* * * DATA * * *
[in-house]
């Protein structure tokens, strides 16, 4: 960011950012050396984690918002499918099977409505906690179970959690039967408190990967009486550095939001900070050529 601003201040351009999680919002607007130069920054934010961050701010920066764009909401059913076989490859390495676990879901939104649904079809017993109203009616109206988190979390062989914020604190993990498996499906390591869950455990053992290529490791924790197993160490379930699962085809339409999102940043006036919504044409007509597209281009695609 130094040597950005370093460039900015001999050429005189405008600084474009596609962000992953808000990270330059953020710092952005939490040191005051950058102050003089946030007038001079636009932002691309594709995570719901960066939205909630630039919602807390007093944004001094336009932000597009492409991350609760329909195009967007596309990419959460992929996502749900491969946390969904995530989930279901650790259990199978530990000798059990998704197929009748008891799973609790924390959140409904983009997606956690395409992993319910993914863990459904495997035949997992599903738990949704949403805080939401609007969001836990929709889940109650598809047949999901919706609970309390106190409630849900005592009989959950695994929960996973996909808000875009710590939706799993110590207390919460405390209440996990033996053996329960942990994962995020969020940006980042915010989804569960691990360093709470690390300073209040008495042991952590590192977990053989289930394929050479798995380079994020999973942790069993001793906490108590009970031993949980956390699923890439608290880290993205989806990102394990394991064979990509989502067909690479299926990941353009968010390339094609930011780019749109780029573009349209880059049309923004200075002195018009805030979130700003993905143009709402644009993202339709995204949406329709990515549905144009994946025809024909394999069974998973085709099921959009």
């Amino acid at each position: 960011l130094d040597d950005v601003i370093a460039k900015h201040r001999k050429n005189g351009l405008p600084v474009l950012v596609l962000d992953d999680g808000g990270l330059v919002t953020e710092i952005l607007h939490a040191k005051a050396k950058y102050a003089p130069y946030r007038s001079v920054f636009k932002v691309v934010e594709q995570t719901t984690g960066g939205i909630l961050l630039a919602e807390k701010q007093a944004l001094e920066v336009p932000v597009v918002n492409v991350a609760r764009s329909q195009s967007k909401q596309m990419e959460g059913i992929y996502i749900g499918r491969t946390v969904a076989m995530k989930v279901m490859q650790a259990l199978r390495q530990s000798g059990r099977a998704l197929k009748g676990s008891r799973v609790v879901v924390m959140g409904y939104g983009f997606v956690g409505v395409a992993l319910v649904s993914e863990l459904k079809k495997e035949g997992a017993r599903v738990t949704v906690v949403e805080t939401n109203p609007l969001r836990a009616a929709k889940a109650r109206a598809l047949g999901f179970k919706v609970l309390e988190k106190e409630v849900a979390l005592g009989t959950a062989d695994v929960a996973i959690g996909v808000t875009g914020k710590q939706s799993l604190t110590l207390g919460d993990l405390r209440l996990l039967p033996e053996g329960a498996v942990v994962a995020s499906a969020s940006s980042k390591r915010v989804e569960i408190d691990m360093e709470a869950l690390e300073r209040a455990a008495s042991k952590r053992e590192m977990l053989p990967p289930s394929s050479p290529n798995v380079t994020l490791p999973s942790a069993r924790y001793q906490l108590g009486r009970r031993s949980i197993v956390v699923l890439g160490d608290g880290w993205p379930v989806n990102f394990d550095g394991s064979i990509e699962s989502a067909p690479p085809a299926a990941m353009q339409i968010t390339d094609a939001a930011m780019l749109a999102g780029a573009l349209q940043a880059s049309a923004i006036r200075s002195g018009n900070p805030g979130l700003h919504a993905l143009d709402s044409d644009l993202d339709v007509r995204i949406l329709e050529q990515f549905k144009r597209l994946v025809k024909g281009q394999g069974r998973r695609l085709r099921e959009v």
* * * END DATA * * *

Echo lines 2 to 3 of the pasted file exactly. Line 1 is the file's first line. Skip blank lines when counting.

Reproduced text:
């Protein structure tokens, strides 16, 4: 960011950012050396984690918002499918099977409505906690179970959690039967408190990967009486550095939001900070050529 601003201040351009999680919002607007130069920054934010961050701010920066764009909401059913076989490859390495676990879901939104649904079809017993109203009616109206988190979390062989914020604190993990498996499906390591869950455990053992290529490791924790197993160490379930699962085809339409999102940043006036919504044409007509597209281009695609 130094040597950005370093460039900015001999050429005189405008600084474009596609962000992953808000990270330059953020710092952005939490040191005051950058102050003089946030007038001079636009932002691309594709995570719901960066939205909630630039919602807390007093944004001094336009932000597009492409991350609760329909195009967007596309990419959460992929996502749900491969946390969904995530989930279901650790259990199978530990000798059990998704197929009748008891799973609790924390959140409904983009997606956690395409992993319910993914863990459904495997035949997992599903738990949704949403805080939401609007969001836990929709889940109650598809047949999901919706609970309390106190409630849900005592009989959950695994929960996973996909808000875009710590939706799993110590207390919460405390209440996990033996053996329960942990994962995020969020940006980042915010989804569960691990360093709470690390300073209040008495042991952590590192977990053989289930394929050479798995380079994020999973942790069993001793906490108590009970031993949980956390699923890439608290880290993205989806990102394990394991064979990509989502067909690479299926990941353009968010390339094609930011780019749109780029573009349209880059049309923004200075002195018009805030979130700003993905143009709402644009993202339709995204949406329709990515549905144009994946025809024909394999069974998973085709099921959009």
């Amino acid at each position: 960011l130094d040597d950005v601003i370093a460039k900015h201040r001999k050429n005189g351009l405008p600084v474009l950012v596609l962000d992953d999680g808000g990270l330059v919002t953020e710092i952005l607007h939490a040191k005051a050396k950058y102050a003089p130069y946030r007038s001079v920054f636009k932002v691309v934010e594709q995570t719901t984690g960066g939205i909630l961050l630039a919602e807390k701010q007093a944004l001094e920066v336009p932000v597009v918002n492409v991350a609760r764009s329909q195009s967007k909401q596309m990419e959460g059913i992929y996502i749900g499918r491969t946390v969904a076989m995530k989930v279901m490859q650790a259990l199978r390495q530990s000798g059990r099977a998704l197929k009748g676990s008891r799973v609790v879901v924390m959140g409904y939104g983009f997606v956690g409505v395409a992993l319910v649904s993914e863990l459904k079809k495997e035949g997992a017993r599903v738990t949704v906690v949403e805080t939401n109203p609007l969001r836990a009616a929709k889940a109650r109206a598809l047949g999901f179970k919706v609970l309390e988190k106190e409630v849900a979390l005592g009989t959950a062989d695994v929960a996973i959690g996909v808000t875009g914020k710590q939706s799993l604190t110590l207390g919460d993990l405390r209440l996990l039967p033996e053996g329960a498996v942990v994962a995020s499906a969020s940006s980042k390591r915010v989804e569960i408190d691990m360093e709470a869950l690390e300073r209040a455990a008495s042991k952590r053992e590192m977990l053989p990967p289930s394929s050479p290529n798995v380079t994020l490791p999973s942790a069993r924790y001793q906490l108590g009486r009970r031993s949980i197993v956390v699923l890439g160490d608290g880290w993205p379930v989806n990102f394990d550095g394991s064979i990509e699962s989502a067909p690479p085809a299926a990941m353009q339409i968010t390339d094609a939001a930011m780019l749109a999102g780029a573009l349209q940043a880059s049309a923004i006036r200075s002195g018009n900070p805030g979130l700003h919504a993905l143009d709402s044409d644009l993202d339709v007509r995204i949406l329709e050529q990515f549905k144009r597209l994946v025809k024909g281009q394999g069974r998973r695609l085709r099921e959009v």